Abstract: A current problem with Latin American economies is the lack of long-run official statistical data for income shares. Nevertheless, several proposals attempt to present estimations to proxy the evolutionary patterns of income distribution in different countries of the region. This study focuses on the factor income distribution for the Peruvian economy. It aims to show time series for the wage, profit, and mixed-income shares for the period 1942-2019 as reconstructed in Castillo (2015). I also present a brief history of the Peruvian macroeconomic regimes. Hence, the evolution of the wage and profits shares relate to the structural transformations of the Peruvian economy and the impact of economic policy in the distributive cycles. The paper ends with the estimation of a Kaleckian model and evaluates the economic growth regime for different time periods. While the whole 1940-2019 is a wage-led growth regime, economic growth in the Neoliberal era 1990-2019 is profit-led because of Peruvian structural changes and 1990s adjustment policies.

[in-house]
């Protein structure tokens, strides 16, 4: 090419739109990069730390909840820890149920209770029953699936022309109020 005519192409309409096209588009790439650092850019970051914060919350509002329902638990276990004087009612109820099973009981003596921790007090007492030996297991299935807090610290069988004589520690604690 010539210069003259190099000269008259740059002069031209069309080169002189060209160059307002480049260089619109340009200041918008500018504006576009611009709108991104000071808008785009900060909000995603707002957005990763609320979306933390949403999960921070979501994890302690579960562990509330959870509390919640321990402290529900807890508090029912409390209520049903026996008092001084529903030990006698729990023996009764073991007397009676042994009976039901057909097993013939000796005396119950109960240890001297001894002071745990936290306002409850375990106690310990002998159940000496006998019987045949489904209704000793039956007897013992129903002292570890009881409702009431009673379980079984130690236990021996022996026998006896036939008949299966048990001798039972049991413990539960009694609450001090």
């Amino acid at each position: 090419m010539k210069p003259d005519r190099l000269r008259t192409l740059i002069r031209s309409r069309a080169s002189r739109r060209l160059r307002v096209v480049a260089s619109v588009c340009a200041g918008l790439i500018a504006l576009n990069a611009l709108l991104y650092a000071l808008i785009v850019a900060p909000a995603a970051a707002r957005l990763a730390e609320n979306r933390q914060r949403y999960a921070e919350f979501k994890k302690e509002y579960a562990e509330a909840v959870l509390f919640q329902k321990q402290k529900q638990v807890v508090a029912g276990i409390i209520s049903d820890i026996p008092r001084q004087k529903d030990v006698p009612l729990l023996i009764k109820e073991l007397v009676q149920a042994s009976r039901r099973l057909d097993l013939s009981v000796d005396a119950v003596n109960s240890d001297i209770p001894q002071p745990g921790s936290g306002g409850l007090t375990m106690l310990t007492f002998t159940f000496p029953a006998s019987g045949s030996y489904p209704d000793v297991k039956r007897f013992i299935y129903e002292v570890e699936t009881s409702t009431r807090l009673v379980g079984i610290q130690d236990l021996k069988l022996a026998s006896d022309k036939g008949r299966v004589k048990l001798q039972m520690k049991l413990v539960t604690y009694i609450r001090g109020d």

Date: 2022–02
  7. By: Mark Setterfield (Department of Economics, New School for Social Research); Robert A. Blecker (Department of Economics, American University)